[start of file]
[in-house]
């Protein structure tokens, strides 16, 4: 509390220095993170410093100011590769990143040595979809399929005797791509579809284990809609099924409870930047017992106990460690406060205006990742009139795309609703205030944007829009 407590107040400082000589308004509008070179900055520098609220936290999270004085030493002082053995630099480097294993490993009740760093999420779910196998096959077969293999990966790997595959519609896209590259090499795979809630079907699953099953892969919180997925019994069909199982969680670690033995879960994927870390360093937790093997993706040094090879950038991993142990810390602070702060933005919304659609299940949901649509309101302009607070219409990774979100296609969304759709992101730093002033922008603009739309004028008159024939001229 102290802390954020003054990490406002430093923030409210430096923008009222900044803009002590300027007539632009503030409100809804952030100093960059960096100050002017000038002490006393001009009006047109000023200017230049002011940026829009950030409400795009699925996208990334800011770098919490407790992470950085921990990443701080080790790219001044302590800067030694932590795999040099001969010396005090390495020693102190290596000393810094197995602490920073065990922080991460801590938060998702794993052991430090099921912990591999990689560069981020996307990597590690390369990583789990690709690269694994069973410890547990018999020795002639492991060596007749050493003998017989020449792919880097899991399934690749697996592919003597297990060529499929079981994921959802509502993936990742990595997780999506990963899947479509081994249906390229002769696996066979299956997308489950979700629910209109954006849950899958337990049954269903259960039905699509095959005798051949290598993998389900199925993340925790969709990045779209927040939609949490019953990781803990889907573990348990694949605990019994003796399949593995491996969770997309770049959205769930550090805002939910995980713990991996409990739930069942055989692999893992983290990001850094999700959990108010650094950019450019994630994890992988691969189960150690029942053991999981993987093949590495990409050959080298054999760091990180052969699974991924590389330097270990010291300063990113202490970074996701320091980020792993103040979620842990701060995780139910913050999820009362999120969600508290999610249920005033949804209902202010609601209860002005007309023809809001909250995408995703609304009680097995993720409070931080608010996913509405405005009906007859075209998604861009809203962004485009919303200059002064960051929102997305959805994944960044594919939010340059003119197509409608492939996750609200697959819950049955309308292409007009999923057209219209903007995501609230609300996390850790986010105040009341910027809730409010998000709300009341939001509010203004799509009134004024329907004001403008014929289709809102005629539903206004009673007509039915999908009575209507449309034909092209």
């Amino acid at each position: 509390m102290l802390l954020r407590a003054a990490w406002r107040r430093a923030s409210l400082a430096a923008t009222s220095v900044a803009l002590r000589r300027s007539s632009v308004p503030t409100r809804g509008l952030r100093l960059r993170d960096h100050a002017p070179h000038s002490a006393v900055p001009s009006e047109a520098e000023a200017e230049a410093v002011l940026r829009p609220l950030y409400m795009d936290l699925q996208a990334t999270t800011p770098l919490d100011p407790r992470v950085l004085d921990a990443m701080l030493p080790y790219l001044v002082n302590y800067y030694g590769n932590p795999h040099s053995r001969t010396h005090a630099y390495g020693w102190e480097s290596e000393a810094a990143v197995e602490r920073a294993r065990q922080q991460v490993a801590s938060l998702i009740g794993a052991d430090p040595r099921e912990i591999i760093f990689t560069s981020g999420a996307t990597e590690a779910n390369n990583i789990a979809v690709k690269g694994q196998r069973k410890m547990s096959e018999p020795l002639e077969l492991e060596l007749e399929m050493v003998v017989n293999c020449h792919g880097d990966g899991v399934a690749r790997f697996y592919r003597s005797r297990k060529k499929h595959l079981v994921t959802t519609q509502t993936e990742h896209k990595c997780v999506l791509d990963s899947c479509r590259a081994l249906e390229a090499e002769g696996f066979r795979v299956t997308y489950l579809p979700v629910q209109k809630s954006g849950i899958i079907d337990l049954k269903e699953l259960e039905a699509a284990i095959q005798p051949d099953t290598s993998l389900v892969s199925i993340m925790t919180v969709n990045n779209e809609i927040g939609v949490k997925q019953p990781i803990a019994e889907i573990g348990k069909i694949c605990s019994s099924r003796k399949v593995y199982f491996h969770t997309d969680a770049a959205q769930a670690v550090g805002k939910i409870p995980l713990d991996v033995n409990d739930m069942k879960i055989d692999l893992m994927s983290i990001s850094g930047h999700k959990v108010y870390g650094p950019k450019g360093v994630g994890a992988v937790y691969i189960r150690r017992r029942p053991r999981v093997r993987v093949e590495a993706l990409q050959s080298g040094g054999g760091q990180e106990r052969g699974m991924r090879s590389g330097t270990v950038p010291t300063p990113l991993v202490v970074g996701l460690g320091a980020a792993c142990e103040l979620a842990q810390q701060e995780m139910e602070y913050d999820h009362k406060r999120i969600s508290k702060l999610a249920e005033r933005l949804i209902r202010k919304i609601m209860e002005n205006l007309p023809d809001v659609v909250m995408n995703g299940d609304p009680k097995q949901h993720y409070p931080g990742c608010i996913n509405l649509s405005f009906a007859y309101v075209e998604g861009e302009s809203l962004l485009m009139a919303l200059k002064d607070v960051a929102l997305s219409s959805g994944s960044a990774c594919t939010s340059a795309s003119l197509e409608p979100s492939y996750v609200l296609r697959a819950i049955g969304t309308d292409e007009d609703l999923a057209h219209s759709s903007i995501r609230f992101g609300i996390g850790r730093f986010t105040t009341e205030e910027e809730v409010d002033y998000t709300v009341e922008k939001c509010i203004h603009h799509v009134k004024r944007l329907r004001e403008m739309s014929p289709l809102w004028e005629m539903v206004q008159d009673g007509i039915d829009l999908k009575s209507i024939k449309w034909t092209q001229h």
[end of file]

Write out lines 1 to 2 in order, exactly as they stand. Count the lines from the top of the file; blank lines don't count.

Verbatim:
[in-house]
């Protein structure tokens, strides 16, 4: 509390220095993170410093100011590769990143040595979809399929005797791509579809284990809609099924409870930047017992106990460690406060205006990742009139795309609703205030944007829009 407590107040400082000589308004509008070179900055520098609220936290999270004085030493002082053995630099480097294993490993009740760093999420779910196998096959077969293999990966790997595959519609896209590259090499795979809630079907699953099953892969919180997925019994069909199982969680670690033995879960994927870390360093937790093997993706040094090879950038991993142990810390602070702060933005919304659609299940949901649509309101302009607070219409990774979100296609969304759709992101730093002033922008603009739309004028008159024939001229 102290802390954020003054990490406002430093923030409210430096923008009222900044803009002590300027007539632009503030409100809804952030100093960059960096100050002017000038002490006393001009009006047109000023200017230049002011940026829009950030409400795009699925996208990334800011770098919490407790992470950085921990990443701080080790790219001044302590800067030694932590795999040099001969010396005090390495020693102190290596000393810094197995602490920073065990922080991460801590938060998702794993052991430090099921912990591999990689560069981020996307990597590690390369990583789990690709690269694994069973410890547990018999020795002639492991060596007749050493003998017989020449792919880097899991399934690749697996592919003597297990060529499929079981994921959802509502993936990742990595997780999506990963899947479509081994249906390229002769696996066979299956997308489950979700629910209109954006849950899958337990049954269903259960039905699509095959005798051949290598993998389900199925993340925790969709990045779209927040939609949490019953990781803990889907573990348990694949605990019994003796399949593995491996969770997309770049959205769930550090805002939910995980713990991996409990739930069942055989692999893992983290990001850094999700959990108010650094950019450019994630994890992988691969189960150690029942053991999981993987093949590495990409050959080298054999760091990180052969699974991924590389330097270990010291300063990113202490970074996701320091980020792993103040979620842990701060995780139910913050999820009362999120969600508290999610249920005033949804209902202010609601209860002005007309023809809001909250995408995703609304009680097995993720409070931080608010996913509405405005009906007859075209998604861009809203962004485009919303200059002064960051929102997305959805994944960044594919939010340059003119197509409608492939996750609200697959819950049955309308292409007009999923057209219209903007995501609230609300996390850790986010105040009341910027809730409010998000709300009341939001509010203004799509009134004024329907004001403008014929289709809102005629539903206004009673007509039915999908009575209507449309034909092209």